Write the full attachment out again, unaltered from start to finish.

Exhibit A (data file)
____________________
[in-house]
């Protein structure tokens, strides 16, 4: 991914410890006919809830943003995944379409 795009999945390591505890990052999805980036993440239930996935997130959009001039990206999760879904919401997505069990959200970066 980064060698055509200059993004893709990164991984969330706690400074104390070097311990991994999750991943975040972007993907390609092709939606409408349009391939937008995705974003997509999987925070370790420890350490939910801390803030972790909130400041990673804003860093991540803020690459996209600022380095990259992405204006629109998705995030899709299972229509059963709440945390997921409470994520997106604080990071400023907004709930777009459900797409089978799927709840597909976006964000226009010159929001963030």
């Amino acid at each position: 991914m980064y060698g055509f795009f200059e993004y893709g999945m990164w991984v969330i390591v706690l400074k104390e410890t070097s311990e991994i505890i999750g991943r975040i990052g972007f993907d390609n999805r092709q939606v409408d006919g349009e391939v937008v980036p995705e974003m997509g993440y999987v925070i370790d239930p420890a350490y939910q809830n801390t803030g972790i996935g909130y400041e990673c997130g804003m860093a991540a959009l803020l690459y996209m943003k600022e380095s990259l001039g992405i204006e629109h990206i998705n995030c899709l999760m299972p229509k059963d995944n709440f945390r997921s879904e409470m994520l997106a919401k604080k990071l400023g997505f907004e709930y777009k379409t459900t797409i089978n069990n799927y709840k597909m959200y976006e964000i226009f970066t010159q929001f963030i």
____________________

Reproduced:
[in-house]
């Protein structure tokens, strides 16, 4: 991914410890006919809830943003995944379409 795009999945390591505890990052999805980036993440239930996935997130959009001039990206999760879904919401997505069990959200970066 980064060698055509200059993004893709990164991984969330706690400074104390070097311990991994999750991943975040972007993907390609092709939606409408349009391939937008995705974003997509999987925070370790420890350490939910801390803030972790909130400041990673804003860093991540803020690459996209600022380095990259992405204006629109998705995030899709299972229509059963709440945390997921409470994520997106604080990071400023907004709930777009459900797409089978799927709840597909976006964000226009010159929001963030």
């Amino acid at each position: 991914m980064y060698g055509f795009f200059e993004y893709g999945m990164w991984v969330i390591v706690l400074k104390e410890t070097s311990e991994i505890i999750g991943r975040i990052g972007f993907d390609n999805r092709q939606v409408d006919g349009e391939v937008v980036p995705e974003m997509g993440y999987v925070i370790d239930p420890a350490y939910q809830n801390t803030g972790i996935g909130y400041e990673c997130g804003m860093a991540a959009l803020l690459y996209m943003k600022e380095s990259l001039g992405i204006e629109h990206i998705n995030c899709l999760m299972p229509k059963d995944n709440f945390r997921s879904e409470m994520l997106a919401k604080k990071l400023g997505f907004e709930y777009k379409t459900t797409i089978n069990n799927y709840k597909m959200y976006e964000i226009f970066t010159q929001f963030i």